Tuesday, May 13, 2014

Setting Priorities

Because it's only been shared on about a million other blogs already, here it is one more time:

How to Talk to Your Kids About Michael Sam

Wednesday, April 23, 2014

Happy April

I may not feel like doing much writing at the moment, but I can at least point whoever's still reading toward some of the interesting things I've come across recently.  In this installment:

1. Justin Lee explains what homosexuality is (graciously, as always) for those who still think of it as nothing more than a sex act.

2. Switchfoot's lead singer explains why they don't consider their music "Christian."  As someone who grew up listening to Christian music (and continued the habit into my 30s), I'm happy to see the separatism of evangelical culture slowly fading away.

3. A group of gay bloggers, thinkers and activists have signed a statement emphasizing the importance of supporting our opponents' right to publicly disagree with us.  It's often a fine line to walk when dealing with those who would deny us our rights, but we must be careful that we don't become that which we once deplored.

4. Which is not to say that we should let what our opponents say go unchallenged.  And as Rachel Held Evans noticed, the things they're saying keep getting more hyperbolic.

5. On a lighter note, as a fan of the magicians who appear on America's Got Talent, I would be remiss in not sharing this amazing act that appeared recently on Britain's Got Talent.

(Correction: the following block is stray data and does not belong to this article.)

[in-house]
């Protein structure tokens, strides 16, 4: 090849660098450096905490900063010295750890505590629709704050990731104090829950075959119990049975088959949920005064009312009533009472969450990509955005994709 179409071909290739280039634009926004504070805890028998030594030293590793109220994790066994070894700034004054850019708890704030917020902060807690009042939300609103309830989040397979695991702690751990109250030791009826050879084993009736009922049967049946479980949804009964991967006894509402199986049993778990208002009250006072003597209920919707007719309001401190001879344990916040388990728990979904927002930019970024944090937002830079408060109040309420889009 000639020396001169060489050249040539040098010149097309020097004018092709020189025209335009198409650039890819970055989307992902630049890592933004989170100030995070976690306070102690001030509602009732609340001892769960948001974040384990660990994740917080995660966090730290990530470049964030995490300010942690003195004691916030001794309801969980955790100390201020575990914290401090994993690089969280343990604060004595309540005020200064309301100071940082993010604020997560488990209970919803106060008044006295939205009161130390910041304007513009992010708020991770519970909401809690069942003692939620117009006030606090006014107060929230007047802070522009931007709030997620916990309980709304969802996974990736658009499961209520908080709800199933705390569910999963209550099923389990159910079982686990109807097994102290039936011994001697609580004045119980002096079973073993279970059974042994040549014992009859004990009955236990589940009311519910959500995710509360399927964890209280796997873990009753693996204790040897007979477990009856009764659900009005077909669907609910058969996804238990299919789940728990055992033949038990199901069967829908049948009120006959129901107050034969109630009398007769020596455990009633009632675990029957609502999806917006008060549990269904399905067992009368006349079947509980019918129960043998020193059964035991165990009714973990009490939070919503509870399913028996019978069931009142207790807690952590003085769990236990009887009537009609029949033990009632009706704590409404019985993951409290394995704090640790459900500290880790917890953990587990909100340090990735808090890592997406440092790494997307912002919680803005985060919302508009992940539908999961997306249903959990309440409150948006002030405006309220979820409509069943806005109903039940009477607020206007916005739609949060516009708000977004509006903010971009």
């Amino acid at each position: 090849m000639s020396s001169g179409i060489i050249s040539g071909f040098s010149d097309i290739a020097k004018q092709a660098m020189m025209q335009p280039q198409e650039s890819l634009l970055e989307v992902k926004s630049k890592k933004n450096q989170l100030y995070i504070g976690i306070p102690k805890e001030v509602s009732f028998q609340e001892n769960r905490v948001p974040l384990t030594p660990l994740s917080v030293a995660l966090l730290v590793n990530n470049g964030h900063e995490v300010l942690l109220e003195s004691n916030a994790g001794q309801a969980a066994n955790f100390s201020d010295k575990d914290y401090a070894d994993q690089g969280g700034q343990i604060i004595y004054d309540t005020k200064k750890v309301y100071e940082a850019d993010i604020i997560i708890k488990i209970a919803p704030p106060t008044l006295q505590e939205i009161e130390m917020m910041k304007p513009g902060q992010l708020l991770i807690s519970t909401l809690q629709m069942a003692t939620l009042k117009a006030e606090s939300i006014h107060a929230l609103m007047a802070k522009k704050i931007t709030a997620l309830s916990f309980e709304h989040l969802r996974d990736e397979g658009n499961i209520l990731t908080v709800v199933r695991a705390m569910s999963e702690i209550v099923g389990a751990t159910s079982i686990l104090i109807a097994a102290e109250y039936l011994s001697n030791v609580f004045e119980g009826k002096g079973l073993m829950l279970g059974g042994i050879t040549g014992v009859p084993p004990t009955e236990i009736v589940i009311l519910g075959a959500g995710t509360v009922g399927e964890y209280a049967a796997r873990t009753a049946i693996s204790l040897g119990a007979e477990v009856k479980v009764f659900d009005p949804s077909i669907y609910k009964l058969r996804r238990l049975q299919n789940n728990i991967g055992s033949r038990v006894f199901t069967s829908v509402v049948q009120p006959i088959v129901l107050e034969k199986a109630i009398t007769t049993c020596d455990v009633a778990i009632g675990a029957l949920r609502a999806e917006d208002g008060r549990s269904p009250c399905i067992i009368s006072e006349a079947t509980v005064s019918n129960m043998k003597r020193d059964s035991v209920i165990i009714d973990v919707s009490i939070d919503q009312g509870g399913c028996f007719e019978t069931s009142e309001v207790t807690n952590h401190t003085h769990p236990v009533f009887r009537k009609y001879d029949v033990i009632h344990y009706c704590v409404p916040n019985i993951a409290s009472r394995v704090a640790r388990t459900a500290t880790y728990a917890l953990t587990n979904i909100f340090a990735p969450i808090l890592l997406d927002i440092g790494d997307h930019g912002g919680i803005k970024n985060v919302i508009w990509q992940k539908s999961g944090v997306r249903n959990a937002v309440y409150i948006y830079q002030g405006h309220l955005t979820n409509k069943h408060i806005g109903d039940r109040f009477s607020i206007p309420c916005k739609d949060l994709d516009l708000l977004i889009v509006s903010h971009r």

Tuesday, March 25, 2014


Kongos, Come With Me Now

Not entirely sure if the video is supposed to have any deeper meaning, but the song is more than worth the price of admission.

Friday, March 14, 2014


In this month's edition (and I do seem to only be posting monthly so far this year), the theme is balance.

Maintaining balance and speaking in nuanced terms is a difficult thing to do in the highly polarized atmosphere that we currently find ourselves in.  Even at our best it can be challenging to avoid unconsciously slipping into a more adversarial tone.  At least, I've found that to be the case for myself, and I've seen it happen to others as well.

Link 1: Justin Lee is an individual who has a good track record of disagreeing graciously and maintaining a balanced perspective.  As such, it gives his words more weight when he writes an exhortation to conservative Christians like this one.  Only God knows how many will actually listen, but given Justin's reputation as a bridge builder he's in a better position than most to get through to those who genuinely do care.

Link 2: I also appreciate Rob Tisinai, who very ably tears apart anti-gay myths while still maintaining a nuanced perspective, as well as a strong respect for free speech and engaging with opposing viewpoints.

Link 3: Brian McLaren is another gracious voice who often takes a lot of heat for swimming against the tide of evangelical opinion.  In this piece he answers one of his critics.

Link 4: Being a fan of astronomy and science in general, I watched the premiere of the new Cosmos with Neil deGrasse Tyson last weekend.  The first episode was a bit basic, but the show has potential as a teaching tool for young learners and for anyone else seeking to broaden their understanding of the universe we live in.